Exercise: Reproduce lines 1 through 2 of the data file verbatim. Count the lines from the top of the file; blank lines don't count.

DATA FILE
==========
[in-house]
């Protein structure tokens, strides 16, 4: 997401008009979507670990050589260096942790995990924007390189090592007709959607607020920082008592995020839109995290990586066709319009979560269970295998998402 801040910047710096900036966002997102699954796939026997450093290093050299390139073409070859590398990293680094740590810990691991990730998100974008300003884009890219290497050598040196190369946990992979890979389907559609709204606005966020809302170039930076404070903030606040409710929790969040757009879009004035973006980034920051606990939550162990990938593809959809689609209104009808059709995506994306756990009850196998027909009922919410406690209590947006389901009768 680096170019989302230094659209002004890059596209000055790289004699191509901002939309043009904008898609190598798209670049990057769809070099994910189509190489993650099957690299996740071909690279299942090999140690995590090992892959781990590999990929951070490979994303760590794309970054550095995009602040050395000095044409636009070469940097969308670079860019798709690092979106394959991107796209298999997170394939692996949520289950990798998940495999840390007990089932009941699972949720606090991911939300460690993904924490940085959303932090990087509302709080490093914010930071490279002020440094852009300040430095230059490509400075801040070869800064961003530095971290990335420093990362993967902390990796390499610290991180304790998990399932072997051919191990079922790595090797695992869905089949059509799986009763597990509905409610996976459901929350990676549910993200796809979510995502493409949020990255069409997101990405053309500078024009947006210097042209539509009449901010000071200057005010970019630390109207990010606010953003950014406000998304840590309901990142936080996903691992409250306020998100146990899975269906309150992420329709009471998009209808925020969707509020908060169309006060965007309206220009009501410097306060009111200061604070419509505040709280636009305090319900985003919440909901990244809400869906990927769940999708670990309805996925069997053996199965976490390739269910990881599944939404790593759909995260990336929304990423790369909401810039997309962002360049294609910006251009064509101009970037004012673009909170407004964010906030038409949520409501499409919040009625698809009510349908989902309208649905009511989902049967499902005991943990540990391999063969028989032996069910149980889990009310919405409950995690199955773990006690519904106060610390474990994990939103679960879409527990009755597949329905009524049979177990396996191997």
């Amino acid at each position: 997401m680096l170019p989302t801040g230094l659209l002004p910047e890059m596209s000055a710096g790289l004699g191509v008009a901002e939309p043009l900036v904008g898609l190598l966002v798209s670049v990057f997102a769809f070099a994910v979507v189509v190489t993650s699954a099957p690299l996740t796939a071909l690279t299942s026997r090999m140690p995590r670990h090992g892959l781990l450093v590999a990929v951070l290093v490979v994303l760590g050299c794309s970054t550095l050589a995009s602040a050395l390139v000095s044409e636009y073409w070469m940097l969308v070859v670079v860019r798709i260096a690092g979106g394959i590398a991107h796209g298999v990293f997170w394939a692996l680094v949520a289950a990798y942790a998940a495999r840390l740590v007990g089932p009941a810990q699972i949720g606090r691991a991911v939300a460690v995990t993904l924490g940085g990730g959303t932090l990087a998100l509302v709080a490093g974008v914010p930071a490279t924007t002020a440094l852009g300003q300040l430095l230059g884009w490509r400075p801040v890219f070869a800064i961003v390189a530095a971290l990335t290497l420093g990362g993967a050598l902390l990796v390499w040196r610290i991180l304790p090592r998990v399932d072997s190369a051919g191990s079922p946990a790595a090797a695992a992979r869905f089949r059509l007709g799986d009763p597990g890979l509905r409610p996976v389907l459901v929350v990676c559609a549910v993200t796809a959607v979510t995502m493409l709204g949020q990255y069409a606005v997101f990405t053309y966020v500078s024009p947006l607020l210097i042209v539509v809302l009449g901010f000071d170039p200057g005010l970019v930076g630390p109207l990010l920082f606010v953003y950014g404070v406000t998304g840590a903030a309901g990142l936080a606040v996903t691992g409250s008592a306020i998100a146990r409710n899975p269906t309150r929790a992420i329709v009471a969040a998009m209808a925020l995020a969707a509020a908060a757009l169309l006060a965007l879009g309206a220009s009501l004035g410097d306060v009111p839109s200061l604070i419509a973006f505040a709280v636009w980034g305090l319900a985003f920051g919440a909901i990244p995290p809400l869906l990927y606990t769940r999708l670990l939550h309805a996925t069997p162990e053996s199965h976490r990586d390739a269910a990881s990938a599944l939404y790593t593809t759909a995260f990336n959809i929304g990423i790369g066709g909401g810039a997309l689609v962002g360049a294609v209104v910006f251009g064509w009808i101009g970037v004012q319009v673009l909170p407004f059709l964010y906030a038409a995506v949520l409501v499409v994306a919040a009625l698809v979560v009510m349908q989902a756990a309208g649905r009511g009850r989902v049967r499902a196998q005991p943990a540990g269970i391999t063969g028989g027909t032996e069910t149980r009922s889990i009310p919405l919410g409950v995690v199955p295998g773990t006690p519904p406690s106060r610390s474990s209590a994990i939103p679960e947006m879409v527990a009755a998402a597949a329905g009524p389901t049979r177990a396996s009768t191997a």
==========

[in-house]
């Protein structure tokens, strides 16, 4: 997401008009979507670990050589260096942790995990924007390189090592007709959607607020920082008592995020839109995290990586066709319009979560269970295998998402 801040910047710096900036966002997102699954796939026997450093290093050299390139073409070859590398990293680094740590810990691991990730998100974008300003884009890219290497050598040196190369946990992979890979389907559609709204606005966020809302170039930076404070903030606040409710929790969040757009879009004035973006980034920051606990939550162990990938593809959809689609209104009808059709995506994306756990009850196998027909009922919410406690209590947006389901009768 680096170019989302230094659209002004890059596209000055790289004699191509901002939309043009904008898609190598798209670049990057769809070099994910189509190489993650099957690299996740071909690279299942090999140690995590090992892959781990590999990929951070490979994303760590794309970054550095995009602040050395000095044409636009070469940097969308670079860019798709690092979106394959991107796209298999997170394939692996949520289950990798998940495999840390007990089932009941699972949720606090991911939300460690993904924490940085959303932090990087509302709080490093914010930071490279002020440094852009300040430095230059490509400075801040070869800064961003530095971290990335420093990362993967902390990796390499610290991180304790998990399932072997051919191990079922790595090797695992869905089949059509799986009763597990509905409610996976459901929350990676549910993200796809979510995502493409949020990255069409997101990405053309500078024009947006210097042209539509009449901010000071200057005010970019630390109207990010606010953003950014406000998304840590309901990142936080996903691992409250306020998100146990899975269906309150992420329709009471998009209808925020969707509020908060169309006060965007309206220009009501410097306060009111200061604070419509505040709280636009305090319900985003919440909901990244809400869906990927769940999708670990309805996925069997053996199965976490390739269910990881599944939404790593759909995260990336929304990423790369909401810039997309962002360049294609910006251009064509101009970037004012673009909170407004964010906030038409949520409501499409919040009625698809009510349908989902309208649905009511989902049967499902005991943990540990391999063969028989032996069910149980889990009310919405409950995690199955773990006690519904106060610390474990994990939103679960879409527990009755597949329905009524049979177990396996191997």